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Why the Toolangi case was so important

By May 15, 2012 April 10th, 2018 Cases, Forests

On 14 March 2012, environment group MyEnvironment lost their Supreme Court case against Vicforests.   The Court rejected their argument, made on their behalf by their lawyers Bleyer Lawyers and barristers Kristin Walker and Emrys Nekvapil, that Vicforests ought not be able to log forests at Toolangi that are habitat for the critically endangered Leadbeaters Possum.  The case’s many supporters will no doubt be disappointed with the final decision, however they can be reassured that the case was not in vain. 

Perhaps unsurprisingly, in his response to the decision, Victorian Agricultural Minister Peter Walsh suggested the case was a waste, stating that the decision ‘endorses Victoria’s sustainable forestry practices’.  Mr Walsh also stated that the case ‘was a deliberate tactic to tie up resources’. 

Such comments are particularly disingenuous when we consider that the Department of Sustainability and Environment has recently started its own legal proceedings against VicForests in relation to allegedly unauthorised logging near Orbost, in Gippsland.

In any case, Minister Walsh is wrong.  A proper understanding of the case shows not only the important public interest basis for the case, but also what it actually achieved for the environment.

The case was of course not about tying up resources, but about protecting a species unique to Victoria, the Leadbeater’s Possum.  This animal is protected by law: it is listed as threatened under the Flora and Fauna Guarantee Act, and practices like logging are constrained by an ‘Action Statement’ under the Act which aims to guarantee that the Possums can “survive, flourish and retain their potential for evolutionary development in the wild”.

MyEnvironment, in bringing their case, asked the Court the very legitimate question: is VicForest’s plan to log Toolangi consistent with these rules? 

The urgency of this question is apparent.  During the 11 day trial, the Court heard from experts that the 2009 bushfires destroyed between 40 and 50 % of the Possum’s habitat, and reduced Possum numbers to just 2,000.  The coupes planned for logging were a rare example of unscathed Possum habitat.  The Court heard from experts that without appropriate habitat, the Possum may face extinction in the next 20 to 30 years. 

The Court ultimately found that the laws that applied in this case did not prevent logging at Toolangi.  But the length of the Court’s decision (110 pages) shows that the law was far from clear.  Given that the survival of a species is at stake, the Toolangi case was an essential test of these rules.  As is often the case, the decision largely turned on a careful analysis of a few words and phrases in the Action Statement and other documents which are supposed to protect the possum and its habitat. But does the court’s verdict mean that the case was unwarranted?  Far from it.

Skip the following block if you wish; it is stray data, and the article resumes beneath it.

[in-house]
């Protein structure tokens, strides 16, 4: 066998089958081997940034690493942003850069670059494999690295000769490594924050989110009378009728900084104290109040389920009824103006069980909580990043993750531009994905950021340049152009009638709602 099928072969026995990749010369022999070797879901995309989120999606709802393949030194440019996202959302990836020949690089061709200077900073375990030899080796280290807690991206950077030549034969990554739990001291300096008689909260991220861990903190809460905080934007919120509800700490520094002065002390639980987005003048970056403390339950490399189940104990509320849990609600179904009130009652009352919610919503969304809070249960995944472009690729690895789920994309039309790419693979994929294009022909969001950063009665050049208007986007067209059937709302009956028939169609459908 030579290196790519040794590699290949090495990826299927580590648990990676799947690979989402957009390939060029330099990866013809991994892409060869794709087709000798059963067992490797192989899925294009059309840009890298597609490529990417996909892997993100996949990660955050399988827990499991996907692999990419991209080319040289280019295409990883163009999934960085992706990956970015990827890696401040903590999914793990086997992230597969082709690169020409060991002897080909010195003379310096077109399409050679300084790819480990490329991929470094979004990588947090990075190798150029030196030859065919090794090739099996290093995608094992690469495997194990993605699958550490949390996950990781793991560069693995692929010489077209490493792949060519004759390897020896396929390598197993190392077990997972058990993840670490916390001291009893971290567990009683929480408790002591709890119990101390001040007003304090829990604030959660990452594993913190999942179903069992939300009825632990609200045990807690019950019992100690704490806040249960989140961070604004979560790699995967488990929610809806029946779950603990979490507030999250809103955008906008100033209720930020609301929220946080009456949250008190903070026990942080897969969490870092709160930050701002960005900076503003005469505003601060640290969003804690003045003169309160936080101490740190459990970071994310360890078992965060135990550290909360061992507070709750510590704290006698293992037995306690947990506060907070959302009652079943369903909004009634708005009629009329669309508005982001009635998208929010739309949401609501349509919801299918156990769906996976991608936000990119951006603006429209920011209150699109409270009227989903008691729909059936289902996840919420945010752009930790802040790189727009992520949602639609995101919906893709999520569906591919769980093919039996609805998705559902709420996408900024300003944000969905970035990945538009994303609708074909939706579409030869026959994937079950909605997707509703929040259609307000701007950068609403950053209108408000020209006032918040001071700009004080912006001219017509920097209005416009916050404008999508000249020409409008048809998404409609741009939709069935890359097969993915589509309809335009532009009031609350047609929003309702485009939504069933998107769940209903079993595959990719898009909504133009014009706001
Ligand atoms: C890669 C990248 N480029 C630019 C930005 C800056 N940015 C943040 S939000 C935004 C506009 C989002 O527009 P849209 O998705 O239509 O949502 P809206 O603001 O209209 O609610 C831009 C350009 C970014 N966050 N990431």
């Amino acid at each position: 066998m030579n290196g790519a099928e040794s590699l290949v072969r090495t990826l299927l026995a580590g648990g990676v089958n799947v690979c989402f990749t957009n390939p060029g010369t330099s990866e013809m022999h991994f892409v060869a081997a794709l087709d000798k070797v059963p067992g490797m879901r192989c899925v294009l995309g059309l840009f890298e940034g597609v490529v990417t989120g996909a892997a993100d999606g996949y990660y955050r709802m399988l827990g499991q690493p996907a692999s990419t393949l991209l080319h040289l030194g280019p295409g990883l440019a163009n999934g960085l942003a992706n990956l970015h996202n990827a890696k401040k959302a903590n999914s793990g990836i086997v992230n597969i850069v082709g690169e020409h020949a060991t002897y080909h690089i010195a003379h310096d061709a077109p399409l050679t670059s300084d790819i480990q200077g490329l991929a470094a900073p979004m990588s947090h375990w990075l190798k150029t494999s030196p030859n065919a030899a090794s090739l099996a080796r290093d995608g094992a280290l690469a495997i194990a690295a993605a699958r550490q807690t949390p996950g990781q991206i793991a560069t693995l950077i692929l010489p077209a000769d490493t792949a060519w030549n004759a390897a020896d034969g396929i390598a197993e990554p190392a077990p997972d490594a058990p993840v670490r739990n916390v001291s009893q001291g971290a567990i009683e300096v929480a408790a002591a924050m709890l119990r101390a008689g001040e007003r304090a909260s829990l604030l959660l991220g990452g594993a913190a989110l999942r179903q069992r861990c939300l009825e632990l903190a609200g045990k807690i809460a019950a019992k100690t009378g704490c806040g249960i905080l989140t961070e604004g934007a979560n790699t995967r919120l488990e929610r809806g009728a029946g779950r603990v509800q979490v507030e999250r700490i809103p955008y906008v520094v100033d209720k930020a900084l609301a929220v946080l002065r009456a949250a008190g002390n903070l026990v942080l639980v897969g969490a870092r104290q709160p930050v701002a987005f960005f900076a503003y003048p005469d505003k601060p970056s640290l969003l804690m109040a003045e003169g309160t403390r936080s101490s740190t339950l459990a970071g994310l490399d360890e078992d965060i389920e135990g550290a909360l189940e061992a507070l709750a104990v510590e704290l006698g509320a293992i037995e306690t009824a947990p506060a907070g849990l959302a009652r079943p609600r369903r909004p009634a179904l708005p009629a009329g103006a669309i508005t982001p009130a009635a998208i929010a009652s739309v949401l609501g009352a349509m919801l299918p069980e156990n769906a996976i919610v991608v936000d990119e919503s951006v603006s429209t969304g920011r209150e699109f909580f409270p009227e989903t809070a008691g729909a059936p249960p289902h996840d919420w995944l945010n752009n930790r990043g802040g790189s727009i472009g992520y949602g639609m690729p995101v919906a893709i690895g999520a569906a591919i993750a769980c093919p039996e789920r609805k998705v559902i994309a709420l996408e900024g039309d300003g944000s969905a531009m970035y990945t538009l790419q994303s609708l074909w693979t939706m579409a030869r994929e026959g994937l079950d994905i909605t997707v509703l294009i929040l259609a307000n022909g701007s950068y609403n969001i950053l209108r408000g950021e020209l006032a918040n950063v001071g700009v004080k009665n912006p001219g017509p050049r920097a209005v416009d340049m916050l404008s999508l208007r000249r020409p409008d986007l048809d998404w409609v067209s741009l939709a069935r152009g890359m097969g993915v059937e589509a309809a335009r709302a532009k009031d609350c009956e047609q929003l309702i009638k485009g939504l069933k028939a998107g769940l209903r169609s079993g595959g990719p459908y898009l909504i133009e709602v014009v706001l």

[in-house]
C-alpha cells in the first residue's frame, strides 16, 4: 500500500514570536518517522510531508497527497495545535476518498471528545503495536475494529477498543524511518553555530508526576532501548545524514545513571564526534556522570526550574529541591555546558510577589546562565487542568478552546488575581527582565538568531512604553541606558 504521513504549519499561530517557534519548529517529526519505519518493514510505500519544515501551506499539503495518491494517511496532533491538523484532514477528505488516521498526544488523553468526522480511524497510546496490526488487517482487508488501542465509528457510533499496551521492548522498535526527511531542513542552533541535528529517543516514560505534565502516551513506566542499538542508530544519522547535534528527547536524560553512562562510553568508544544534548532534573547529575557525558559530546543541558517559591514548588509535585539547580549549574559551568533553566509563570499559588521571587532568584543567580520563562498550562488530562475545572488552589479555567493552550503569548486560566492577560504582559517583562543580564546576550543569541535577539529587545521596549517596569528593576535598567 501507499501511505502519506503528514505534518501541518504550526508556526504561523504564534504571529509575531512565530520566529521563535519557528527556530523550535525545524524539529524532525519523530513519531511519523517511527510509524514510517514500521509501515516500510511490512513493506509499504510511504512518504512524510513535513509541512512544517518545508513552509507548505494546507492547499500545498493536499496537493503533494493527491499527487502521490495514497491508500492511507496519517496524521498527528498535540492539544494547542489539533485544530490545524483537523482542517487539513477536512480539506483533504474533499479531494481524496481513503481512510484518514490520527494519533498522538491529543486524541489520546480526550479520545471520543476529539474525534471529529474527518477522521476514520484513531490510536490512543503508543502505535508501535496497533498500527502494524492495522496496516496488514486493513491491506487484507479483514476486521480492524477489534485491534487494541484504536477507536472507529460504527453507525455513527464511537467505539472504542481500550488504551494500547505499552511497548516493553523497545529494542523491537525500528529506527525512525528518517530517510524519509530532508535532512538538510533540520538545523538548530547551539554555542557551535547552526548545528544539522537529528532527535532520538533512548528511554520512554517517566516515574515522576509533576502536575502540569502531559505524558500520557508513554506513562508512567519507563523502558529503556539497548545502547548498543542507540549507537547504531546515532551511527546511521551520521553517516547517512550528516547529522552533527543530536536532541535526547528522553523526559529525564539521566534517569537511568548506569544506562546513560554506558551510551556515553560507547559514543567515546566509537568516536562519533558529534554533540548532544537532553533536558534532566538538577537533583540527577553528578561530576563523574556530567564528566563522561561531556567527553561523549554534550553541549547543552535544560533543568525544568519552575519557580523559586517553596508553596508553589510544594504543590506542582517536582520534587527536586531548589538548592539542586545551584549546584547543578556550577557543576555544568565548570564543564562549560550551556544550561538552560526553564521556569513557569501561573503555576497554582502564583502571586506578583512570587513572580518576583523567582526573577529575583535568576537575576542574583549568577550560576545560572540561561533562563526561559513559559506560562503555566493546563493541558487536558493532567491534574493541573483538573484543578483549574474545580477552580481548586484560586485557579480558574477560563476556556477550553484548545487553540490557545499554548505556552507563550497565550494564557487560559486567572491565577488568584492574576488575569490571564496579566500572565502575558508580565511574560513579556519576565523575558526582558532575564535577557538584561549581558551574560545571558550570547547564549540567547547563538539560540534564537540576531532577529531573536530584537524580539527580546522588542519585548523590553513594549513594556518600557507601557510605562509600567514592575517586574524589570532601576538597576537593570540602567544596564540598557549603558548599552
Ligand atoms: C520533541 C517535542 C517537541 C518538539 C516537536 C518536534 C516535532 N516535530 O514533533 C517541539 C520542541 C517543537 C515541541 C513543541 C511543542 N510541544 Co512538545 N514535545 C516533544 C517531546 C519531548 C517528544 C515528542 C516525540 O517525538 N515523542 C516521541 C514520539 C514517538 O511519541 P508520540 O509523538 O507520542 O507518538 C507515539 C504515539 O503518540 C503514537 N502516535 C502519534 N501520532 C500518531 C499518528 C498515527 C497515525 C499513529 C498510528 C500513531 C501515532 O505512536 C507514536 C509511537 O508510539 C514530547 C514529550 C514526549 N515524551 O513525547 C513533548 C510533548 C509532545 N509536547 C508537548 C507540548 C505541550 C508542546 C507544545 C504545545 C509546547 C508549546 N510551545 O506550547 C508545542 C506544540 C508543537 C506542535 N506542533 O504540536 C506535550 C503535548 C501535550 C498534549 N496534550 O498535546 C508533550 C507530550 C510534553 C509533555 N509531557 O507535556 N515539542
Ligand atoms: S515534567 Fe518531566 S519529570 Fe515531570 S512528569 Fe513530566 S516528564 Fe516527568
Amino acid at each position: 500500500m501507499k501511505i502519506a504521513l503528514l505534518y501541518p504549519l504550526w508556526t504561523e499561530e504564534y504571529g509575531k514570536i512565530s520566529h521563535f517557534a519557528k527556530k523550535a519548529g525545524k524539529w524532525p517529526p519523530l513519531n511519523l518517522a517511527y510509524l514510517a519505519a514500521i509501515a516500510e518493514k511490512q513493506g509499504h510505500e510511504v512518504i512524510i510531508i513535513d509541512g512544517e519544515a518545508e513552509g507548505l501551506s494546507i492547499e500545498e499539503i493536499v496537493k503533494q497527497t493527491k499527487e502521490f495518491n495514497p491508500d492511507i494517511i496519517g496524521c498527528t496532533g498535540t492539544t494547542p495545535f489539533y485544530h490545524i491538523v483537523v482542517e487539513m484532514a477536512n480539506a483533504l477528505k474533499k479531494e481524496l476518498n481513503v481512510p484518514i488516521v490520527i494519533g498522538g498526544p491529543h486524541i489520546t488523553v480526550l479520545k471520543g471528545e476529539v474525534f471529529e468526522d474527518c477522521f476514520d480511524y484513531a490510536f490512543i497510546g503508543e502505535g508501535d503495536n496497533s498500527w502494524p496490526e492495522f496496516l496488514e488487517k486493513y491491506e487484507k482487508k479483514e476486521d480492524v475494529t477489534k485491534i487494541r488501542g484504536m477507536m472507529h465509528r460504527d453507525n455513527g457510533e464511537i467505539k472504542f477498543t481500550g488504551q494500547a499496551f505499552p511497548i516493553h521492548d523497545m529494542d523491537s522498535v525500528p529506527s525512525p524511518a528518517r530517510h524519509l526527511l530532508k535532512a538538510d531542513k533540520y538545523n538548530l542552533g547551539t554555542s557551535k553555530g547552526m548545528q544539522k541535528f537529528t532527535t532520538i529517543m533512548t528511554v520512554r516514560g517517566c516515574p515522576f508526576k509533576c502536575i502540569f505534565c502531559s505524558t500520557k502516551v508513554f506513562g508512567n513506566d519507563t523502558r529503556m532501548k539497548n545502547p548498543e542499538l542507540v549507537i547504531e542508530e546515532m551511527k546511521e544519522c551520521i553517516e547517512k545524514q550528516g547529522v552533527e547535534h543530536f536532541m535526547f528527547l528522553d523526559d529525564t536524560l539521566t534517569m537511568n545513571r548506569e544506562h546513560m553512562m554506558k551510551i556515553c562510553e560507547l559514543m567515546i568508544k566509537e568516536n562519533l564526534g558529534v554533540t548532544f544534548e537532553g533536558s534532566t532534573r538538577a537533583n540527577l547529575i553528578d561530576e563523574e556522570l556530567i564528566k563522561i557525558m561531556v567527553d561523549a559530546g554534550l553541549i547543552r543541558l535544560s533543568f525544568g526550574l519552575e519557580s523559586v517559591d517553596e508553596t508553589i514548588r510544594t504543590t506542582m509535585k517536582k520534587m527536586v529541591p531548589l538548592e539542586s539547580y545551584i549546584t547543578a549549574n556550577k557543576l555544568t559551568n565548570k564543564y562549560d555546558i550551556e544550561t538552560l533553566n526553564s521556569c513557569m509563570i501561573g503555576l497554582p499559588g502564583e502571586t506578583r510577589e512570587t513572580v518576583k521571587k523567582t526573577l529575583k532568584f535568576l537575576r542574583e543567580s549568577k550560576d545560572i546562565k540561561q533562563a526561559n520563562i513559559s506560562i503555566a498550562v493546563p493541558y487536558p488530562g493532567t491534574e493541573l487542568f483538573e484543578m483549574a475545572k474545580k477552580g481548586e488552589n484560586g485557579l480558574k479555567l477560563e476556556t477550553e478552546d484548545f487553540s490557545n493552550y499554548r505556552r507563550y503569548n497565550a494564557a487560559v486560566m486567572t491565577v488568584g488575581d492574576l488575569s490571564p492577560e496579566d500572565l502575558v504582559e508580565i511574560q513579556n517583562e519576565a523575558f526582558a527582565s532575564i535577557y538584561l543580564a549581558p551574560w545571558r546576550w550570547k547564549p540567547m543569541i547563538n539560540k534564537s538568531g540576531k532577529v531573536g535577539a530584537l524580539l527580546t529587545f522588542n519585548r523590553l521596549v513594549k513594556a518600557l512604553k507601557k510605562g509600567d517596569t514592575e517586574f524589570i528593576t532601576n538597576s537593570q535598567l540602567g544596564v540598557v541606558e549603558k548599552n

Rather than endorsing Victoria’s ‘sustainable forestry practices’ as Minister Walsh suggests, Justice Osborn’s decision shows how our current environmental laws and their implementation are  inadequate.  Summaring his decision, Justice Osborn stated that “the evidence called by MyEnvironment demonstrates a strong case for the overall review of the adequacy of the reserve system intended to protect [Possum] habitat within the Central Highlands Forest Management Area.  The 2009 bushfires have materially changed the circumstances in which the existing system was planned and implemented and there is, on the evidence, an urgent need to review it.”

Importantly, the Court case and the extra scrutiny it put Vicforests under also had a some important practical consequences.  In response to the arguments and evidence presented by MyEnvironment, during the trial VicForests agreed to significantly scale back its planned logging at Toolangi, to exclude certain areas from logging, and to refrain from its usual practice of burning the forest after logging. 

If VicForests had not made these concessions during the trial, the Court’s final decision may have been very different.  And if VicForests hadn’t been faced with Supreme Court proceedings, it is unlikely that they would have made such concessions.

Furthermore, Vicforests has also now said in its media release following the decision that it “supports the Court’s suggestion of a review of the zoning system for Leadbeater’s Possum following the 2009 bushfires”.

In the end, we should remember that MyEnvironment and their supporters did not pursue the case for their own personal gain, but on behalf of something that can’t stand up in court for itself, the Possum.  If it weren’t for MyEnvironment, their lawyers and this case, the Toolangi coupes would likely have been cleared, the law would remain unclear, and the desperate state of the Possums, and the laws intended to protect them, would remain hidden.

In 1960, the Possum was actually thought to be extinct.  However, in 1961 it was rediscovered in the Central Highlands, not far from the Toolangi forests.  Since then, our government has made the Possum our State faunal emblem, and enacted laws which aim to guarantee that such extinction does not happen again.

Public interest cases like Toolangi are critical to ensuring that government is complying with these laws, and in revealing when they are failing to achieve this goal.  Rather than criticising the bringing of the case, our political leaders ought to be heeding the Court’s decision and urgently reviewing whether our the current system is up to the task of ensuring the possums survival.   

For these reasons, we should all be very grateful for the work and courage of those who brought this case: environment group MyEnvironment, their lawyers Bleyer Lawyers, and the barristers that acted in the case, Kristin Walker and Emrys Nekvapil.

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